Reporter on the road: science nomads: the postdoc journey is half the fun

7 December 2017
​Nomad (noun). A person who wanders from place to place to find fresh pasture for their livestock. Postdocs
are probably the academic equivalent of nomads, wandering from place to place, always looking for a new
challenge or a fresh start. But when that green grass shrivels after a few seasons (grants unfortunately have
end dates), he/she is on the move again.

First, you studied for five years at your university. You struggled through a PhD for four to five additional years. You are officially not a student anymore. Hello adult life!
After that point, I personally wanted to pursue an academic career. Onto the next step: a postdoc. Luckily, I had already planned a bit in advance. I started inquiring about positions in my favorite labs early on, and eventually arrived at two options: Tennessee or California. Given the then small chance of a Trump presidency, I thought that maybe it was better to pick a blue over a red state, just to be on the safe side. Alright then, the end of my PhD was in sight, my future position was secured, what’s next?

It may come as no surprise, but even as well as I had planned the transition from my PhD training to my new postdoc position, actually getting there was way more frustrating and nerve-wracking than I had anticipated. The peer review of our paper took longer than expected. Finding jury members and a defense date was more difficult than predicted. In the meantime, organizing a conference was extremely time-consuming (who would have guessed?), and the list goes on. My February defense was pushed off until May. But could I start
applying for my visa to work in the US? To start the application process, I needed my PhD diploma or an official document stating that my jury members have approved the manuscript. Given some delay in the feedback from the jury members, I received that ‘surrogate diploma’ the week of my defense and was able to start the application in the last few days of my life as a PhD student. Ok, from now on things will go smoothly, right?

First came the IT problems at my new alma mater: “Our apologies, but we have to start the application process over because your form was lost in the system.” Can you believe it? Since I had already defended my PhD, the surrogate diploma was no good anymore, which meant waiting on my official diploma. More waiting. Another setback. I was pretty desperate at that time, but luckily, things progressed more smoothly from then on. I received my visa a few weeks later. The moment it dropped into my mailbox, I booked my tickets to the US. Finally, after months of struggling, I could head out to my fresh green pasture.

When I arrived here in the US and talked to other new postdocs, one thing immediately became clear: it’s always a messy process. The international office confirmed this. The start dates of postdoc contracts mostly get postponed once or twice. Visa issues are the most common problem. When I found a room to rent a few weeks ago, I had to help the owner empty the room and load all the stuff into the car of my predecessor. She is a postdoc just like me, but couldn’t move herself since she is still stuck in China due to problems with renewing her visa.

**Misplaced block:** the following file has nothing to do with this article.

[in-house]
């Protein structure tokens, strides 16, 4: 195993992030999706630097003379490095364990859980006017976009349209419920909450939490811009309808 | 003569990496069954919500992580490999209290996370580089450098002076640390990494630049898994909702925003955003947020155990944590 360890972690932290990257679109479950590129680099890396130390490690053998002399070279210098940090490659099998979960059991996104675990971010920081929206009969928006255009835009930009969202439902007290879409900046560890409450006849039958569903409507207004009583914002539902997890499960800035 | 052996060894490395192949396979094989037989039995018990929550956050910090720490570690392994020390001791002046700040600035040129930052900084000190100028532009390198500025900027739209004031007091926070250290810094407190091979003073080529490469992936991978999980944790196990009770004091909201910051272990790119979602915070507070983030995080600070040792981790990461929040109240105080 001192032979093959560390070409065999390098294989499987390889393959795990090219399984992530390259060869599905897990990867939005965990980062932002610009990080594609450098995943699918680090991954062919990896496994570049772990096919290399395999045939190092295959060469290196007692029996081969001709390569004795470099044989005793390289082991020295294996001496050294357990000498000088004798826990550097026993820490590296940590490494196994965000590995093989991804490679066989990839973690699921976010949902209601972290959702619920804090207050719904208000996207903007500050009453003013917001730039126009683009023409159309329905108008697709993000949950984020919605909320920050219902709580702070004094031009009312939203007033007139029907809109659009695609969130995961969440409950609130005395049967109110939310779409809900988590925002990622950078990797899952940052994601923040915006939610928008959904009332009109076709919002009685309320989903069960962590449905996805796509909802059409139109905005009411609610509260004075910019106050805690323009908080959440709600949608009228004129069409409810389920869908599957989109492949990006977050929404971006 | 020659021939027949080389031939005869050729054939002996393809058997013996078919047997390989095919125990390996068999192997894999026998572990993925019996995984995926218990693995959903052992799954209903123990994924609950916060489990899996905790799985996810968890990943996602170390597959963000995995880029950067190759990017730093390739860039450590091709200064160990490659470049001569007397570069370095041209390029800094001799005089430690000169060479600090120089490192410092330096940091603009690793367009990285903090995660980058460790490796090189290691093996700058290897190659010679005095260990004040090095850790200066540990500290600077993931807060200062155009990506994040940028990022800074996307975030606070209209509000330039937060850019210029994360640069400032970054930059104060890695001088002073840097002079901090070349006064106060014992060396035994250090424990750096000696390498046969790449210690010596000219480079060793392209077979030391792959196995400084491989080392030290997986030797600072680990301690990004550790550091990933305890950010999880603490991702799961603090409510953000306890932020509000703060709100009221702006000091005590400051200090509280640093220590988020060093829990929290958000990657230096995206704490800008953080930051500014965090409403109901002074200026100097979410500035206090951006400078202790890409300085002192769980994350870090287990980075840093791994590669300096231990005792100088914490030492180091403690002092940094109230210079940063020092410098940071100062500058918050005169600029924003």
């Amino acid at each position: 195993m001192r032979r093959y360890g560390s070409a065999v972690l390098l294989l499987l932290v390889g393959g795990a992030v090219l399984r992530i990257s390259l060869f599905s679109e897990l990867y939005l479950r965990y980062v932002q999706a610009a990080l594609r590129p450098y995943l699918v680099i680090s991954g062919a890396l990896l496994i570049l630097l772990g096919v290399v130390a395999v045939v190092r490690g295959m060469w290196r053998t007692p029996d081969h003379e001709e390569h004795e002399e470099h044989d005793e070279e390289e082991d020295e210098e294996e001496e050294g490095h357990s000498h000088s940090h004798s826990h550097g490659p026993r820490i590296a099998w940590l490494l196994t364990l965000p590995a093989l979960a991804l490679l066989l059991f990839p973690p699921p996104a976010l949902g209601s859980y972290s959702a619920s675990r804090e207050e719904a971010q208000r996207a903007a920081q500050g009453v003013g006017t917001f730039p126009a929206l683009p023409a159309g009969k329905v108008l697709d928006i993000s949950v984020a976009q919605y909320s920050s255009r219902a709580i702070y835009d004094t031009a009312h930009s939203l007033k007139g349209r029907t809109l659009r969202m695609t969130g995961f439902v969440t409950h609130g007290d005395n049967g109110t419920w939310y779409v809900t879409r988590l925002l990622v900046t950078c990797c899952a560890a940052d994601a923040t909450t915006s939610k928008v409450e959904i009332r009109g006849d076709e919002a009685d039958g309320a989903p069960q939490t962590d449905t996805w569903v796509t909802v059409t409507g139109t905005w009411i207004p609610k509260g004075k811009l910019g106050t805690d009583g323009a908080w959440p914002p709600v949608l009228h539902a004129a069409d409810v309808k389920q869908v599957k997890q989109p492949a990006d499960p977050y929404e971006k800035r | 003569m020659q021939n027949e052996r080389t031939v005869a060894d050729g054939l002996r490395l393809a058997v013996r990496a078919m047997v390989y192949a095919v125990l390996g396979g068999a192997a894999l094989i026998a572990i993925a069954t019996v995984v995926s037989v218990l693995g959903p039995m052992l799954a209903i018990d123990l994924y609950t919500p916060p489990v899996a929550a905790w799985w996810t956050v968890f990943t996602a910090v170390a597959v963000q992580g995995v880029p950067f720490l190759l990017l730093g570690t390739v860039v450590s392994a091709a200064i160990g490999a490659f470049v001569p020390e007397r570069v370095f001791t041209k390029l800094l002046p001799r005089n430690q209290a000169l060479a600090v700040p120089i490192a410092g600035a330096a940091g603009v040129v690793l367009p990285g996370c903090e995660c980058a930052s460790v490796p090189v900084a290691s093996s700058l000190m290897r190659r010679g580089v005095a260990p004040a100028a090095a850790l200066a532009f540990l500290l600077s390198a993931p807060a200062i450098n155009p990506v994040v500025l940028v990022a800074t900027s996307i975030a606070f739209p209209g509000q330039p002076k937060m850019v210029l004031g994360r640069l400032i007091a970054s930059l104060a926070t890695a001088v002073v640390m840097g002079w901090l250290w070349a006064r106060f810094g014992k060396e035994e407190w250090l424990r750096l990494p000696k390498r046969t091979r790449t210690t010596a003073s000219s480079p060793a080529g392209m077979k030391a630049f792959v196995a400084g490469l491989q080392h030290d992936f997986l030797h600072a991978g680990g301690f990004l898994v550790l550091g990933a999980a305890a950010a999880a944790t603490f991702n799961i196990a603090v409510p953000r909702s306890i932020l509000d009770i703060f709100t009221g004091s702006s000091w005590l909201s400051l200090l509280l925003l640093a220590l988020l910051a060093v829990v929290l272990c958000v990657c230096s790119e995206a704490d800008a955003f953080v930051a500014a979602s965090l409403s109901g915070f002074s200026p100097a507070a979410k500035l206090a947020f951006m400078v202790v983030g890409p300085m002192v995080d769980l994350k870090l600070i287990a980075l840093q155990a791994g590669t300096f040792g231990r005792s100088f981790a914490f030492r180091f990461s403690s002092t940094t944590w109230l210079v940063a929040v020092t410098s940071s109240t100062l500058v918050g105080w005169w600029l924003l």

I planned on starting experiments immediately once in the lab, but I was then confronted with all the paperwork involved with moving abroad. It seemed to never end. What had I started?

I talked to my colleagues about it, and they reassured me. All of them had experienced the same problems and had to deal with the same frustrations as me. It just seems inherent to the process of starting a new life in another place. My fellow nomads dealt with the same obstacles and fought the same storm of paperwork, but eventually, all of them arrived at that fresh green pasture.

It is then that I realized that it was just a phase I had to go through. I could not force things to go smoothly. Worrying about things would only get me more frustrated. For five years, you dedicate all your efforts to finishing a PhD in order to be able to move on to the next step. I was so eager to start my postdoc, so focused on the destination. Too focused. Even worse, I forgot to enjoy the journey. When I travel, I love being on the road. Whether I’m backpacking, road tripping or hiking, I love to experience the journey. The destination is only half the fun. Why was I not doing this in my academic life? I had never thought of it before, but it became clear to me. I just finished my PhD. I am moving to a new country to start a new life. I am going to work in new, exciting environments. I should be proud of what I achieved. I should enjoy the new challenges, enjoy learning and experiencing all these new things!

It is something that we as young postdocs don’t always think about. We are often too focused on the annoying things associated with moving abroad, the uncertainties involved in life as science nomads. Sure, we need to think about these things from time to time, reexamine our approach, and reevaluate our options. But if there is one piece of advice I’d like to give to all PhD students out there who are close to achieving their goals, about to pursue new goals or embarking on new career paths: don’t forget to enjoy the moment, and although the road ahead might be bumpy, the journey is always half the fun.

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Steven Boeynaems is a VIB alumnus who worked at the Kevin Verstrepen Lab and the Ludo Van Den Bosch Lab. Recently he traded Belgium for the Californian sun. At Stanford University he keeps pursuing his passion for science and science communication.